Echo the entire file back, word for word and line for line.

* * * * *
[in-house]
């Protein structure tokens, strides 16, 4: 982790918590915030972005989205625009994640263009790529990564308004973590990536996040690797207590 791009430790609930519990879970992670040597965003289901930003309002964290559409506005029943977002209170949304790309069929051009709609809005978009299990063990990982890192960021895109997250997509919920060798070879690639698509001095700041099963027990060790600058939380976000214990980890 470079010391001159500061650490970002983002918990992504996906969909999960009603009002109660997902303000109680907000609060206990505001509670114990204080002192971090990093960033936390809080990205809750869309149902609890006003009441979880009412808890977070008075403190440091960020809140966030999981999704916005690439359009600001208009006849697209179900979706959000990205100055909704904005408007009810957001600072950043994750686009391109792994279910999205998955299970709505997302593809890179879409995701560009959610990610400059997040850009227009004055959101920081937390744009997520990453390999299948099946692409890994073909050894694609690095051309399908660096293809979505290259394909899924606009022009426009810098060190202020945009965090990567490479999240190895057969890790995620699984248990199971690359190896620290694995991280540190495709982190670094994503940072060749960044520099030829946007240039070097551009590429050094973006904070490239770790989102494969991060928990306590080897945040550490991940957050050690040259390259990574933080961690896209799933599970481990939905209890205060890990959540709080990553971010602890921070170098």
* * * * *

[in-house]
């Protein structure tokens, strides 16, 4: 982790918590915030972005989205625009994640263009790529990564308004973590990536996040690797207590 791009430790609930519990879970992670040597965003289901930003309002964290559409506005029943977002209170949304790309069929051009709609809005978009299990063990990982890192960021895109997250997509919920060798070879690639698509001095700041099963027990060790600058939380976000214990980890 470079010391001159500061650490970002983002918990992504996906969909999960009603009002109660997902303000109680907000609060206990505001509670114990204080002192971090990093960033936390809080990205809750869309149902609890006003009441979880009412808890977070008075403190440091960020809140966030999981999704916005690439359009600001208009006849697209179900979706959000990205100055909704904005408007009810957001600072950043994750686009391109792994279910999205998955299970709505997302593809890179879409995701560009959610990610400059997040850009227009004055959101920081937390744009997520990453390999299948099946692409890994073909050894694609690095051309399908660096293809979505290259394909899924606009022009426009810098060190202020945009965090990567490479999240190895057969890790995620699984248990199971690359190896620290694995991280540190495709982190670094994503940072060749960044520099030829946007240039070097551009590429050094973006904070490239770790989102494969991060928990306590080897945040550490991940957050050690040259390259990574933080961690896209799933599970481990939905209890205060890990959540709080990553971010602890921070170098």